Plan Sponsors: What does the new Employee Benefit Plan Auditing
Standard mean to you?
By Nancy L. Cox, CPA, Partner
In July 2019, the AICPA Auditing Standards Board (ASB) issued
AICPA Statement on Auditing Standards No. 136,
Forming an Opinion and Reporting on Financial Statements of
Employee Benefit Plans Subject to ERISA
This new standard prescribes certain new performance requirements for ERISA
plan financial statement audits and changes the form and content of the
related auditor’s report. The intent is to improve audit quality and
enhance the communicative value and transparency of the auditor’s report.
Also, to address diversity in practice and the work performed in an ERISA
Why the new standard?
Long story short, the Department of Labor (DOL) performs audits of
independent accounting firms and the employee benefit plan audits they
perform. Through these audits, the DOL has found that audit quality has
been declining. In response, the ASB determined that new standards were
warranted in order to address the issue of audit quality, specifically as
it relates to what is currently known as a "limited scope audit".
Sure, it is going to be a significant change for auditors, but what does it
mean for you, the Plan Sponsor? First things first, you have time. The new standard is effective for
December 31, 2020 year-ends (if your plan has a 12/31 year-end), and early
adoption is not permitted. Some items to note as it relates to plan
sponsors are as follows:
For all employee benefit plan audits, plan sponsors will need to:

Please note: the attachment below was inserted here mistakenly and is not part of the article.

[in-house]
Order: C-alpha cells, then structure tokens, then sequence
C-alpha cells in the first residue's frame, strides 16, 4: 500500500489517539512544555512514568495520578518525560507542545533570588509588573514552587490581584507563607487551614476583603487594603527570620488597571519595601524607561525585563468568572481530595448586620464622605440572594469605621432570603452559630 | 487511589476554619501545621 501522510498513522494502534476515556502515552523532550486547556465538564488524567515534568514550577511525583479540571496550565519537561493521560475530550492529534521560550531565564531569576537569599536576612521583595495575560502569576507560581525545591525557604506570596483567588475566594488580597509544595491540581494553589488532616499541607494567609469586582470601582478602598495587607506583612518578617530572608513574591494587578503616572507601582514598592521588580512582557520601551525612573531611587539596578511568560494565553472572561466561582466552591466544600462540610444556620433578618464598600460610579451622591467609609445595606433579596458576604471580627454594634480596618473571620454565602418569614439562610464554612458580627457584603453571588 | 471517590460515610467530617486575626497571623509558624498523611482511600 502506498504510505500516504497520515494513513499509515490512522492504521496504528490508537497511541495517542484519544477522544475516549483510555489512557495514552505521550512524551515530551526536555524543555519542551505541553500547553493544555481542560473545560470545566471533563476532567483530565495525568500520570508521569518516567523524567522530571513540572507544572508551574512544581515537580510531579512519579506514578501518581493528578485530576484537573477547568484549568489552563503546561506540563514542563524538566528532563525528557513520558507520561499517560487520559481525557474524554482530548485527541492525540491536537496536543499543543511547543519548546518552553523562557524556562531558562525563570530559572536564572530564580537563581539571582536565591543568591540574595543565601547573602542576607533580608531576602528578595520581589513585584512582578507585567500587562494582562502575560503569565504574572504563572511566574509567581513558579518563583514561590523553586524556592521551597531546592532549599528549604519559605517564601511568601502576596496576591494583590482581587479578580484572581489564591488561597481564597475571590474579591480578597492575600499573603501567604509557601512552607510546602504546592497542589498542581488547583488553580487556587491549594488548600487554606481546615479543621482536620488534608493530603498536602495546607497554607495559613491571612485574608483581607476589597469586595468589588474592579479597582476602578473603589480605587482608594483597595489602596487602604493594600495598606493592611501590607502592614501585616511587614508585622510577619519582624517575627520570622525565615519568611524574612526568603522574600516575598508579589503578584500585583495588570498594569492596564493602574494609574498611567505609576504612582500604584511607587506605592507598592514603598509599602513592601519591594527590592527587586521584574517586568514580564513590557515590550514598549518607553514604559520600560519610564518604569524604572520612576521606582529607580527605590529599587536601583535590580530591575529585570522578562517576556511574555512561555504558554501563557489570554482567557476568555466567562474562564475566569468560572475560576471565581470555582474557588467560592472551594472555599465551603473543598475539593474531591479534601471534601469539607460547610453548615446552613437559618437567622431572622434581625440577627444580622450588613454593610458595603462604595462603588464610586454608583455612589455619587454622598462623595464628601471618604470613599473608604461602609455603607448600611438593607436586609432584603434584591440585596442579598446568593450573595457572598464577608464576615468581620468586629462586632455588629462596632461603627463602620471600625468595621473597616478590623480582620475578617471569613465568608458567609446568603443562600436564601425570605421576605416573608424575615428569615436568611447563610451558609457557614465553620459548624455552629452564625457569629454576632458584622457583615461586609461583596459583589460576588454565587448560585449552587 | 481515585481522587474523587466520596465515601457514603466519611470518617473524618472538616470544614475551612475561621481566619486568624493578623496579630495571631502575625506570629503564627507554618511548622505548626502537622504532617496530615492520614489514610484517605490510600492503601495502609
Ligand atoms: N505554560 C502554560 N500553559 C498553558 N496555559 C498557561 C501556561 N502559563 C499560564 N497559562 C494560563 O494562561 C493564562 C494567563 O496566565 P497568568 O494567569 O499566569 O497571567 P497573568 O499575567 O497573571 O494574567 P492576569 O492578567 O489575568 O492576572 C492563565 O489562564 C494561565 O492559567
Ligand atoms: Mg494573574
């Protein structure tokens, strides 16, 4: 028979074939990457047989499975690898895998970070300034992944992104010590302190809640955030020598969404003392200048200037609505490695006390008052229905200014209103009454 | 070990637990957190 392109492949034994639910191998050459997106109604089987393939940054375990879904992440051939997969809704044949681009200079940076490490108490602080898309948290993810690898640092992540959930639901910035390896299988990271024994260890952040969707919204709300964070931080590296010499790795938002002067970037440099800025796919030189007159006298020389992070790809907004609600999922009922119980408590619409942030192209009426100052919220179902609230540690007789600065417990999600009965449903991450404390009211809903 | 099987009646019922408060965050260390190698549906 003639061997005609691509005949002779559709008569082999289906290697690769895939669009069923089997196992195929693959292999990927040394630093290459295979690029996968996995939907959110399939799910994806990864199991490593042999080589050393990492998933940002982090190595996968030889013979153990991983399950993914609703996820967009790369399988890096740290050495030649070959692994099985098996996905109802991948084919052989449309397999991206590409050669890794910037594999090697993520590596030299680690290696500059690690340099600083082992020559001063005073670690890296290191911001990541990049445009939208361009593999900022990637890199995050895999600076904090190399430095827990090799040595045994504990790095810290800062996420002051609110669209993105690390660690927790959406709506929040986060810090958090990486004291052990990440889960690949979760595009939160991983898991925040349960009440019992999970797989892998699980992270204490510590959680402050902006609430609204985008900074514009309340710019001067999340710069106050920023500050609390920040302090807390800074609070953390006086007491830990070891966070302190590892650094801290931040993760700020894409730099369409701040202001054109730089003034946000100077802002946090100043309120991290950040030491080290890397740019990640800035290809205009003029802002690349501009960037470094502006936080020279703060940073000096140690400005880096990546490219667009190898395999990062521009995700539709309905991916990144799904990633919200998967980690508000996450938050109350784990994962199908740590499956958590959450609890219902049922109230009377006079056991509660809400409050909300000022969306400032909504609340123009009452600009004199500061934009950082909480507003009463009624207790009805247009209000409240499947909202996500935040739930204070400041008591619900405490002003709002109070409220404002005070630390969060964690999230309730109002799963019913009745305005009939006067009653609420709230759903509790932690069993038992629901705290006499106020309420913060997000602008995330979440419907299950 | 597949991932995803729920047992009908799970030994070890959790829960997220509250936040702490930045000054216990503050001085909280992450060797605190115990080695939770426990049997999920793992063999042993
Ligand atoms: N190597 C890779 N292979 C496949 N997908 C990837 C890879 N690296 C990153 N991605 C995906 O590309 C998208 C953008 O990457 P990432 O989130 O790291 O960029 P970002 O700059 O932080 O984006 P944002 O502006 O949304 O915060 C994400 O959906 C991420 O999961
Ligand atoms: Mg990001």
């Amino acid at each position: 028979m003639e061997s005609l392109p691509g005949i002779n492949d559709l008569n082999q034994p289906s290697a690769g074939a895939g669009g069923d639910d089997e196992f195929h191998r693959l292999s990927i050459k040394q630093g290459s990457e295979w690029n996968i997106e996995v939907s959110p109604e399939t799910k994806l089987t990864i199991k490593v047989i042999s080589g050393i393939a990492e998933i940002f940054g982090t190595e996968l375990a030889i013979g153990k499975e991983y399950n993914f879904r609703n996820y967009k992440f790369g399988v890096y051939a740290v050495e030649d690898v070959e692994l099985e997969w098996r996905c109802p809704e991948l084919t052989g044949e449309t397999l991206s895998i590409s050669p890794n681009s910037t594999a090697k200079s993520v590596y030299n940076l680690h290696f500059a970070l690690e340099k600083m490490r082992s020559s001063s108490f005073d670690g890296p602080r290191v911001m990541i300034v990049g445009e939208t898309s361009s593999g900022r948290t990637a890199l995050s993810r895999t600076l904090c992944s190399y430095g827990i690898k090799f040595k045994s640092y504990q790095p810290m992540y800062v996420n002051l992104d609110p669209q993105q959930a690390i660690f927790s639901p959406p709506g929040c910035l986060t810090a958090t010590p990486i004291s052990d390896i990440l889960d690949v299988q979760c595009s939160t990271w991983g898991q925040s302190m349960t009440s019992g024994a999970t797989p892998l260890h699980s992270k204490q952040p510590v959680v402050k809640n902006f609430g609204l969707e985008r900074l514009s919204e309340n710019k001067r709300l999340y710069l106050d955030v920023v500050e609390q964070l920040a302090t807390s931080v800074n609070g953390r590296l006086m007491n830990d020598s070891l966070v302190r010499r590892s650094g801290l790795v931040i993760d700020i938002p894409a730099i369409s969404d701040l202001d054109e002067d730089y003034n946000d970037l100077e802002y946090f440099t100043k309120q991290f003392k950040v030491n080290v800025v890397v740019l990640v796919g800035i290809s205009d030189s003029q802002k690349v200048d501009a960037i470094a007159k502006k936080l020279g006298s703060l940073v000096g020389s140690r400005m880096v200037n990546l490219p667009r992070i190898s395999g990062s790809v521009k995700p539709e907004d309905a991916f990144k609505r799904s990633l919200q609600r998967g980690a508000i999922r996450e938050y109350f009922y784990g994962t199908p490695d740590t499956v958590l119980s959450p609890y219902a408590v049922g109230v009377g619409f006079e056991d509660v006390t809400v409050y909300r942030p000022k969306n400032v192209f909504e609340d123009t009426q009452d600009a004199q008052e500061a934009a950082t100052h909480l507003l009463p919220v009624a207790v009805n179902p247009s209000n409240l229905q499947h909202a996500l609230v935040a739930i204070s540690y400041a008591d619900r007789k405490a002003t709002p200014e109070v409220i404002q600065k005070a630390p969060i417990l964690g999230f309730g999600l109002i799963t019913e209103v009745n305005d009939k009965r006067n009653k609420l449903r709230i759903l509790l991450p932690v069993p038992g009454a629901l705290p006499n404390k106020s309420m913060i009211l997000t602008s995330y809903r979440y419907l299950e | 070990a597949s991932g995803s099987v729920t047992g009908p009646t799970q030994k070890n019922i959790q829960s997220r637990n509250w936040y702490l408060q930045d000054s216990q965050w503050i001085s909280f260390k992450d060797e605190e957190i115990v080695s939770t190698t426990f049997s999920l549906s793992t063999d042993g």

· Maintain a fully executed, updated plan document (and related
· Be able to represent that the plan's transactions are in conformity with
· Maintain sufficient records for each participant to determine benefits
For limited scope audits, plan sponsors will need to:
· Review the investment certification to determine that the investment
information is prepared and certified by a qualified institution (in
accordance with 29 CFR 2520-10 3-8).
· Determine that the certification covers both the completeness and
accuracy of the investment information provided.
· Ensure the certification covers all plan investments (and that the
institution is capable of certifying all plan investments).
Planning considerations for plan sponsors:
· Review the plan document and amendments to ensure they are all fully
executed and complete.
· Read the plan provisions and ensure that they are consistent with the
o Important Note! While the Summary Plan Description is a helpful document
to understand plan provisions, it is NOT a legal document. You need to
review the Adoption Agreement and/or Plan Document for this exercise.
o Pay specific attention to the areas where errors are commonly found under
§ Definition of plan compensation
§ Eligibility, specifically as it relates to service requirements and
· Review controls surrounding participant records.
o Are participant records up to date? Are current addresses on file?
o Are there controls in place to identify required minimum distributions
and when they should begin?
Obtain and review the current certification.
Meet with plan auditor and service provider to:
o Discuss the certification and determine what assets are certified
o Ensure that the institution is a qualified institution
The standard may have a huge impact on the type and amount of information
your auditor asks for. Meet with your auditor well in advance of December
31, 2020 to ensure you are maintaining the records they will need to
review. Proper planning will ensure a smooth transition to complying with
the new standard.